Carli Lloyd was a finalist for many awards coming in, but after scoring the only hat trick ever in a Women's World Cup Final, will likely win some of those awards as well.
The United States was expected to win, in what should have been a close game, but as of halftime, it looks near impossible for Japan to complete a comeback started in the 28th minute with a Japan goal. Instead, due to Carli Lloyd's hat trick the United States looks to easily finish this World Cup off with a bang.
No team has scored more than two goals in ninety minutes in the Women's World Cup Final, but Carli Lloyd along with a goal from Lauren Holiday has doubled that total to four goals.
The United States looks destined to win a record third Women's World Cup title, even after allowing a goal in the 540th minute, tying Germany's record from the 2007 World Cup.
Carli Lloyd is still trying to get more goals, after already scoring more goals than a Women's World Cup Final has seen that hasn't gone to penalties. If the United States can finish this game off, it will be their first win since 1999 against China and their first final that hasn't gone to penalties since the first Women's World Cup in 1991, when they won 2-1 against Norway in China.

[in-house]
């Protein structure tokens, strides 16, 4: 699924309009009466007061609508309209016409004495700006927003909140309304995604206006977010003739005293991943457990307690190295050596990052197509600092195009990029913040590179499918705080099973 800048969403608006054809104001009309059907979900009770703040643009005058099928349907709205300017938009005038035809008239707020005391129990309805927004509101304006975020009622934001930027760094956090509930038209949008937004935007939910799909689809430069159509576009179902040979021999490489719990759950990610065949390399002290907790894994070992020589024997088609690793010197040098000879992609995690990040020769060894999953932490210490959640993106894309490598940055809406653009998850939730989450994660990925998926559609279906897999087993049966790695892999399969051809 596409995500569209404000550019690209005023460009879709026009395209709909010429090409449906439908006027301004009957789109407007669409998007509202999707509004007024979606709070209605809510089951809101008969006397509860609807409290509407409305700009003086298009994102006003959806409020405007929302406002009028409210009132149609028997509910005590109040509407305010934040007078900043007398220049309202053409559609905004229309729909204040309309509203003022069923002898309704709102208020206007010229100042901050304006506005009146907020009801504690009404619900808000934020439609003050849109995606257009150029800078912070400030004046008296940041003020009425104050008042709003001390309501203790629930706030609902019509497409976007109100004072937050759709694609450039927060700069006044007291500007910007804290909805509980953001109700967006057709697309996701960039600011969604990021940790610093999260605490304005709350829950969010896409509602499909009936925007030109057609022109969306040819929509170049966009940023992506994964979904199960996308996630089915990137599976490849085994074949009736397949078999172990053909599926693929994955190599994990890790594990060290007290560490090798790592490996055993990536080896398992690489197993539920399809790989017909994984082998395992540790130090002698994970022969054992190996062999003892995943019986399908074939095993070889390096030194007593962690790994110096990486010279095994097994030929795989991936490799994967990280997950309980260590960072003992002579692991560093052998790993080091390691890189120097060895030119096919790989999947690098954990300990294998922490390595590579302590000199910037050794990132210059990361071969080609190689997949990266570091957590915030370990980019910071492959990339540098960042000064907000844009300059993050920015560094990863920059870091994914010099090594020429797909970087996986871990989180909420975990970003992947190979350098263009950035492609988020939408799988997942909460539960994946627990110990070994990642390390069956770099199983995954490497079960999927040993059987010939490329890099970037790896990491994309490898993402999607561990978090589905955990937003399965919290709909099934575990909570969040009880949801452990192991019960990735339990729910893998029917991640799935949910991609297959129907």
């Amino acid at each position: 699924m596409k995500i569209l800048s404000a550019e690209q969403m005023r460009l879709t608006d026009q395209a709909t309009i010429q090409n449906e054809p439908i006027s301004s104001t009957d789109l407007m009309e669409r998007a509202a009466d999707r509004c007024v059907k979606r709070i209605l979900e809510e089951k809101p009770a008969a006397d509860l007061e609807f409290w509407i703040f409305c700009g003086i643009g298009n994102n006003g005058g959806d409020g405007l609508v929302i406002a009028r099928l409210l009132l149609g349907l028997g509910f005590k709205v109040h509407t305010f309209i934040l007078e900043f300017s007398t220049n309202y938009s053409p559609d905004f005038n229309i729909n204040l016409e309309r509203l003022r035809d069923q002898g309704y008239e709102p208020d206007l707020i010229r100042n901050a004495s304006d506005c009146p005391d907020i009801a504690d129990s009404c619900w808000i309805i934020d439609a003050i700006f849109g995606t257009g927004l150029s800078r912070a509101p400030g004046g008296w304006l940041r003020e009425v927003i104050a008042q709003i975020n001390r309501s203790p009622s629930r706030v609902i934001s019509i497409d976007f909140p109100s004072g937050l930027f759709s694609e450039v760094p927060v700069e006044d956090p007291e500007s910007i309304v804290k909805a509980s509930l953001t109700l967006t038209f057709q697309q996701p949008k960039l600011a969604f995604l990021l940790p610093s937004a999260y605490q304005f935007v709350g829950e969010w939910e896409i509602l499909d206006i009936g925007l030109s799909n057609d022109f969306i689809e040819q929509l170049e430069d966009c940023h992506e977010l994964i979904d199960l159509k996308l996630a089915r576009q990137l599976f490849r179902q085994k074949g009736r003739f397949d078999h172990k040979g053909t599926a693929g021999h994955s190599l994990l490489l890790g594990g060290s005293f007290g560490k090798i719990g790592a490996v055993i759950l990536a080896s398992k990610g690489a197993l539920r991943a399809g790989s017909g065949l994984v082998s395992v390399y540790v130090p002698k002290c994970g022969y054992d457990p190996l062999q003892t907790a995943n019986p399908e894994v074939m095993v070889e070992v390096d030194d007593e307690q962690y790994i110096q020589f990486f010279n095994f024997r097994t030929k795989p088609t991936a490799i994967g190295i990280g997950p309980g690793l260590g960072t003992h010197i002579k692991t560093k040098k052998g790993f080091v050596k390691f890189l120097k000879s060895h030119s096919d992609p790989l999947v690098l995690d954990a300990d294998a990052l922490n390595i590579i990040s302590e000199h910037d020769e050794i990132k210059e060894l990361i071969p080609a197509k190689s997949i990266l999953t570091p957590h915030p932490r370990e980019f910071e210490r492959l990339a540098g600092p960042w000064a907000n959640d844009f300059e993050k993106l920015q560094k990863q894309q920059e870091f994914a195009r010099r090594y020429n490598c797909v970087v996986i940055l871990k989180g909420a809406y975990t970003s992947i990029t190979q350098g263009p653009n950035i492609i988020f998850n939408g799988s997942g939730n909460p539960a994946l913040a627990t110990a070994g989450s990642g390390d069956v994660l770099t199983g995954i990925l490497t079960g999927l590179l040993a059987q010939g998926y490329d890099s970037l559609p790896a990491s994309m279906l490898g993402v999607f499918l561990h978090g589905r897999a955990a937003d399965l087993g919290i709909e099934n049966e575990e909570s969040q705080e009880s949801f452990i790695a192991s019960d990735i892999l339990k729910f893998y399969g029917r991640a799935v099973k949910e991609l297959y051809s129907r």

Japan looks to come back against the best defensive team in the World Cup, and win back to back titles, becoming the second team to accomplish that feat after Germany did it in 2003 and 2007. Japan's defense will have to be much better in the second half, and the Japanese will also have to have a good game plan to attack the United States defense in the second half. With Japan already using two subs, it could be an uphill battle for Japan to come back and score three more goals to extend the game into extra time.
If Japan could somehow come back and even the score in what would take a miracle at this point, it would be the third time a final has gone into penalties, with Japan beating the United States 3-1 in 2011 the last Women's World Cup, and the United States beating China in their most recent win in 1999.
This is set up well for the United States going into half two, and on the Fifth of July, could extend the American national spirit an extra day.